Evaluating the best predictors of energy storage, we found that muscle properties far outweighed the influence of tendon stiffness. Surprisingly, maximum isometric muscle force, while correlating with energy storage, was not the most important factor. Instead, normalized muscle length at the start of contraction was the best individual predictor of energy storage, with the longest normalized muscle lengths enabling greatest elastic storage [in agreement with results from Azizi and Roberts (2010) and Rosario et al. (2016)]. This may be because muscles that start contracting on the descending or plateau region of the force–length curve increase force capacity as they shorten, resulting in a greater equilibrium force, while muscles starting on the ascending limb of the force–length curve lose force capacity as they shorten against a tendon during an isometric contraction (Cox et al., 2019b). Further, we were particularly surprised to find that tendon stiffness alone had little to no predictive power of energy storage. Together, these data suggest that, between individuals or across an individual's lifetime, the large variation in force capacity owing to force–length or force–velocity effects may overshadow the influence of variation in tendon properties in determining tendon strain energy. This conclusion is consistent with studies in humans that found no correlation between tendon stiffness and vertical jump height (Kubo et al., 1999). Yet, this idea runs contrary to the focus on spring properties (Albracht and Arampatzis, 2006; Biewener and Roberts, 2000; Bohm et al., 2019; Fletcher and MacIntosh, 2018; Khayyeri et al., 2017; Proske and Morgan, 1987; Waugh et al., 2012, 2014) or relative spring and maximal muscle properties (Lichtwark and Wilson, 2008; Mersmann et al., 2017) in many studies that try to connect form and function in elastic systems. Our results suggest that instead, between or within individuals, elastic energy storage capacity may be more sensitive to variations that alter muscle operating lengths (tendon slack length, optimal fascicle lengths, joint postures) or muscle cross-sectional area than to changes in the tendons themselves.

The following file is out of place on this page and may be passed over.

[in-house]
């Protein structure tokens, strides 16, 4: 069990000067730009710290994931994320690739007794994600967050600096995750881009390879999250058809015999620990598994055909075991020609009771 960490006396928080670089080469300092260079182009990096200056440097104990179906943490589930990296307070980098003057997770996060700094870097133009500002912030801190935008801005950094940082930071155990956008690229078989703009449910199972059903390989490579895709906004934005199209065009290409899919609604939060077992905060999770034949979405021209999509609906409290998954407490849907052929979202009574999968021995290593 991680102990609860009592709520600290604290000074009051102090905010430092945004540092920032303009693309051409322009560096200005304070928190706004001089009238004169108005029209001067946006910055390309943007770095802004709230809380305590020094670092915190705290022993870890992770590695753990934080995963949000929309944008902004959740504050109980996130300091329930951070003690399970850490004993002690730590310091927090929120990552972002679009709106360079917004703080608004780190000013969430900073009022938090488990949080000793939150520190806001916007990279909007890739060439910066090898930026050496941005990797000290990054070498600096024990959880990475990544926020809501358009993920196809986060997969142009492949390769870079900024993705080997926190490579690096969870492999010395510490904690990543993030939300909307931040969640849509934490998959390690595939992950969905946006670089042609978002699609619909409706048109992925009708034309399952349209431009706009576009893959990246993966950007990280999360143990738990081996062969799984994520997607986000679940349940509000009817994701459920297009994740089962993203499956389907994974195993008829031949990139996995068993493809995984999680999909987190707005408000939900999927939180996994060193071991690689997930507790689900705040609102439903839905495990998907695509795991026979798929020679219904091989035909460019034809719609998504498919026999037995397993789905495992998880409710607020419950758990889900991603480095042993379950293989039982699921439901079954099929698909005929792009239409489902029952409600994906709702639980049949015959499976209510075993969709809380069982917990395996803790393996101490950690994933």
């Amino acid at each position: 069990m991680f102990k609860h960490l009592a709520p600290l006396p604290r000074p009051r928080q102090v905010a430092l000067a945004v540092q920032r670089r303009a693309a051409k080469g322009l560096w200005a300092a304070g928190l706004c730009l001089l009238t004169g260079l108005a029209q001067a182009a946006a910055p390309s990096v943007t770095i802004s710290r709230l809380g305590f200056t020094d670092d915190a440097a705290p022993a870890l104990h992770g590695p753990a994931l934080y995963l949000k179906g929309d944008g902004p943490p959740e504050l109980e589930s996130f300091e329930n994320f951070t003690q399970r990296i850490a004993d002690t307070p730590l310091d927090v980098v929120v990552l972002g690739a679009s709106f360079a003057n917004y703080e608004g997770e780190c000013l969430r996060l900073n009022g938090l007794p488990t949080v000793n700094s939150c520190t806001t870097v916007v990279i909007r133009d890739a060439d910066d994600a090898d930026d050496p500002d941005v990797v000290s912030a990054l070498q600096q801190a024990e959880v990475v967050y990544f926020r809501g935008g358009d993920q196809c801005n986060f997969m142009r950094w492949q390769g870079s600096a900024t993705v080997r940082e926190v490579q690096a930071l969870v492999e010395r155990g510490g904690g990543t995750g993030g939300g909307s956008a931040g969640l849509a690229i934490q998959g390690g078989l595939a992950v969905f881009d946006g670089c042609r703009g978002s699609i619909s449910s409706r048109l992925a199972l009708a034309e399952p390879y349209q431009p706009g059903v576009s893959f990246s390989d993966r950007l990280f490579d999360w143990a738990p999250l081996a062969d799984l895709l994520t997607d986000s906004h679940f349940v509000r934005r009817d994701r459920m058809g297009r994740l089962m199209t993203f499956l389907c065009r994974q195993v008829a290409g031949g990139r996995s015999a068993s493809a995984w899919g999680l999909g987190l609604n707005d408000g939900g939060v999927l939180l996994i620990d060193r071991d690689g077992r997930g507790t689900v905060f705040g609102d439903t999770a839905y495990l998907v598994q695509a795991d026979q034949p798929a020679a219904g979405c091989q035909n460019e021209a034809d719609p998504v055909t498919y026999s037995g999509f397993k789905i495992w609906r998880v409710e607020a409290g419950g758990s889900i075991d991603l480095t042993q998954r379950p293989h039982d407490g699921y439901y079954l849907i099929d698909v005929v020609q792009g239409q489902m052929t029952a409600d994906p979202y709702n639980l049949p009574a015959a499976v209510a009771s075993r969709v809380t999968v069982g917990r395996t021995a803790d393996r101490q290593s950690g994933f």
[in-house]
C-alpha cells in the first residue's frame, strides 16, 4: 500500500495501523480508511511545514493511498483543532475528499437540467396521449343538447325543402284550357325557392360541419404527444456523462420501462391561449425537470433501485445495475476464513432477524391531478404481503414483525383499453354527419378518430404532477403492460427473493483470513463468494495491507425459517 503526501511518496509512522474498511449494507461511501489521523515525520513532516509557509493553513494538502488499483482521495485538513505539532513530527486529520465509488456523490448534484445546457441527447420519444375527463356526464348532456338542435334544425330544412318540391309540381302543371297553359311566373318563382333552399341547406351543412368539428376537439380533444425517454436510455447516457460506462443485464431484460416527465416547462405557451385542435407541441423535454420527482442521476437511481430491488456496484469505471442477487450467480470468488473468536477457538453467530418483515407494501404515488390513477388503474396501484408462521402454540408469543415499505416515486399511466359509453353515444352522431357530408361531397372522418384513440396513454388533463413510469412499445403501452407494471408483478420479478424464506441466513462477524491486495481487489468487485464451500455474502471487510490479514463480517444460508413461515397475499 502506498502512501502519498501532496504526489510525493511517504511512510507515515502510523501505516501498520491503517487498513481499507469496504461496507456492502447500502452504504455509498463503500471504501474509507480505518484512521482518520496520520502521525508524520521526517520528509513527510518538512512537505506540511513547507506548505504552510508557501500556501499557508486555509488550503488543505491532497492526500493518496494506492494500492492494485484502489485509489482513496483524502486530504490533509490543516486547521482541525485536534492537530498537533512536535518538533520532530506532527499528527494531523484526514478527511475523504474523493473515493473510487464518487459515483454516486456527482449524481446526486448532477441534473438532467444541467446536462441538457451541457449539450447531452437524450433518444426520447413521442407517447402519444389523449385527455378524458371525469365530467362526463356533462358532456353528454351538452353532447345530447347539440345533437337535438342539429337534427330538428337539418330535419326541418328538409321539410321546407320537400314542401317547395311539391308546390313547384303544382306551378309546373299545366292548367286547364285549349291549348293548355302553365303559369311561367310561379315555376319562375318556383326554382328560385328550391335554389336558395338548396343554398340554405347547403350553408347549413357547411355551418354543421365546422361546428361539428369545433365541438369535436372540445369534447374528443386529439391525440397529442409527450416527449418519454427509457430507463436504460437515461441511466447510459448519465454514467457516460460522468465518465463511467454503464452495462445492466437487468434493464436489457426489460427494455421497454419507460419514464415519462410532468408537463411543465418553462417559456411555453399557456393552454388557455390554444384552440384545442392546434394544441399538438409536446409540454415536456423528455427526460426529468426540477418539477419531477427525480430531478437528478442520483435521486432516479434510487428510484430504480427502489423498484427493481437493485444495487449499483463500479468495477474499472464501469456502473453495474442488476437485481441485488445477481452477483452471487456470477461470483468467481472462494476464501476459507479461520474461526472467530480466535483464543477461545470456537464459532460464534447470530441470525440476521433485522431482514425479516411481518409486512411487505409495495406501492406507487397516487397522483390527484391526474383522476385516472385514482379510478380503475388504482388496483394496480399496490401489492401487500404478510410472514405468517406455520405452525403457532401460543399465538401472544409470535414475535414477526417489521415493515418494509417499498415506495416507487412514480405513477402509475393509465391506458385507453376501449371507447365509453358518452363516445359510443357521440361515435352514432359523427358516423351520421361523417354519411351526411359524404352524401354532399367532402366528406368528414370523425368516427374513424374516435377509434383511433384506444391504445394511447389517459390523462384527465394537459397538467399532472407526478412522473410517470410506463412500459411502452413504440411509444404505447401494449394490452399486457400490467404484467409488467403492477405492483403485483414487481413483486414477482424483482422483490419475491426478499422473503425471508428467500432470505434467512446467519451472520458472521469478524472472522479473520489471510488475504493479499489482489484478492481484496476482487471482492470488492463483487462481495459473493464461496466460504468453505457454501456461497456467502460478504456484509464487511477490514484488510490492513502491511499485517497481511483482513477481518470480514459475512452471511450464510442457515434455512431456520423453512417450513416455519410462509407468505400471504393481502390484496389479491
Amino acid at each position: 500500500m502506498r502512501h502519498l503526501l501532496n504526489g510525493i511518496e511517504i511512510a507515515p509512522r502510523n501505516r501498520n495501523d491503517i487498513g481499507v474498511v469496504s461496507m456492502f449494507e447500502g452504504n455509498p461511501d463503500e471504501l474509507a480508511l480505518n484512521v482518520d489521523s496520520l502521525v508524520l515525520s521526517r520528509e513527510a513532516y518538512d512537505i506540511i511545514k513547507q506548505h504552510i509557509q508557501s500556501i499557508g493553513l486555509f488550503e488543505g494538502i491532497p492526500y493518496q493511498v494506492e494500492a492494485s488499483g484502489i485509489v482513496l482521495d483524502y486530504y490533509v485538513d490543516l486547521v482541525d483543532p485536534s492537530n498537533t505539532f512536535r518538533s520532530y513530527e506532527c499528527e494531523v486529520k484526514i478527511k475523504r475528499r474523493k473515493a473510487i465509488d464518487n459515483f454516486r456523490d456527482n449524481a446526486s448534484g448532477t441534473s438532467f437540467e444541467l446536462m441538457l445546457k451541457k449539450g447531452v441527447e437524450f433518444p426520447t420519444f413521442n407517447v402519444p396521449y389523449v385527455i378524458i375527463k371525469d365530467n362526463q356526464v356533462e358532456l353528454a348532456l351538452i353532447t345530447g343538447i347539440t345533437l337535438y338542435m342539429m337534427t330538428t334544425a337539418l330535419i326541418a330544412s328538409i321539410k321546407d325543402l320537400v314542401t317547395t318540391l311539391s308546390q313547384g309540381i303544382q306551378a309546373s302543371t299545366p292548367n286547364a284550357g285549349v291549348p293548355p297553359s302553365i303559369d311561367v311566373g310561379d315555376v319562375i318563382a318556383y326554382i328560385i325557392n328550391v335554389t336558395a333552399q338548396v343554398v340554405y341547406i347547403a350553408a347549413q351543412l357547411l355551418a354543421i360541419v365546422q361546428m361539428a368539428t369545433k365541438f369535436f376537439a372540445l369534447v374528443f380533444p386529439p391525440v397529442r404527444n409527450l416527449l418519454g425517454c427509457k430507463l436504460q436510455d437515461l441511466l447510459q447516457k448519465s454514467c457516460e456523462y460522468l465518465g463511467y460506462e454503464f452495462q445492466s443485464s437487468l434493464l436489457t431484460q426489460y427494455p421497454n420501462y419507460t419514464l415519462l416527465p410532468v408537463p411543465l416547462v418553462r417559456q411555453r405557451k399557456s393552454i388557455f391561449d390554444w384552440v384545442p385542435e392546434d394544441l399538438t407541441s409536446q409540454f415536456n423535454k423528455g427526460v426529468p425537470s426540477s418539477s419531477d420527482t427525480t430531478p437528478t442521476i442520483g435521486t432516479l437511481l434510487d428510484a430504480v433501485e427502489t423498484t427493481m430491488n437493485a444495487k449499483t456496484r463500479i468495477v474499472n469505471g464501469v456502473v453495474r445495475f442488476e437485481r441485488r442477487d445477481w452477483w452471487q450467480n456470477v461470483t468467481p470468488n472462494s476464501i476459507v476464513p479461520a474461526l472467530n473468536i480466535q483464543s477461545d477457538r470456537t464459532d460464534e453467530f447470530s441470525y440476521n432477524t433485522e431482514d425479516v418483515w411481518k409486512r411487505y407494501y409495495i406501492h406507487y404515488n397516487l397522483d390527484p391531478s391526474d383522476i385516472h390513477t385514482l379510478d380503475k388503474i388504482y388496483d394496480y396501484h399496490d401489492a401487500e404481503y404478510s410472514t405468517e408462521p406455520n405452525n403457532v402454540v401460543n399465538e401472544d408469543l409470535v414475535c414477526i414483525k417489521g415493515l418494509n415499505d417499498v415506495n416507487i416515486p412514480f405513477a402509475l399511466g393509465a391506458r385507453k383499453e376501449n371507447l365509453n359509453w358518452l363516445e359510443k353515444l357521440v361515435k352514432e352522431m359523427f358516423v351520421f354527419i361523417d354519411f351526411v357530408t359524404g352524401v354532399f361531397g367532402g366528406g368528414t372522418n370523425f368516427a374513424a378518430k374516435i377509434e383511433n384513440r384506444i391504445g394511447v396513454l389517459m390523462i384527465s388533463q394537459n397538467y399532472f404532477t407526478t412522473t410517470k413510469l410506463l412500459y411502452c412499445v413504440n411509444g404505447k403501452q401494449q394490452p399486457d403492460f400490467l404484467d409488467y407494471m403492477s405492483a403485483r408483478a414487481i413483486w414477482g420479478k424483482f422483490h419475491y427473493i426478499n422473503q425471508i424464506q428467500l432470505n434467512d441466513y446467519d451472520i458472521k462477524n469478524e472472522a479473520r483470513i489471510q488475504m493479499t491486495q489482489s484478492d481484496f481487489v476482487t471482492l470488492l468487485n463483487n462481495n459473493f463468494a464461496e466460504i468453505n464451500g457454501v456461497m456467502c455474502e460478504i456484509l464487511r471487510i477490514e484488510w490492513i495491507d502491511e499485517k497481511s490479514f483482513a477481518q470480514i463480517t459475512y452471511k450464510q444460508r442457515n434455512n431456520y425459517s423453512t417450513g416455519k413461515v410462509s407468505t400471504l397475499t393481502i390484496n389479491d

Further, our results also highlight the importance of analyzing the components of an elastic system in concert rather than trying to infer performance from variation in one component. Our full model that included both muscle (maximum muscle force and starting length) and tendon properties explained changes in energy storage capacity over 280,000 times better than variation in any individual property, even when penalizing models for complexity. This, again, emphasizes the limitations of reductionist approaches to understanding how musculoskeletal morphological variation influences the energy storage capacity of an elastic system.

Does elastic energy storage capacity predict peak jump powers and work?

Contrary to our expectations, individuals that developed elastic systems capable of storing greater energy in their tendons did not take advantage of that ability to produce more powerful jumps. This suggests that morphology may play a smaller role than neural control in determining contribution of elastic energy storage in jumping. Musculoskeletal morphological variation may not be the main factor limiting jump performance.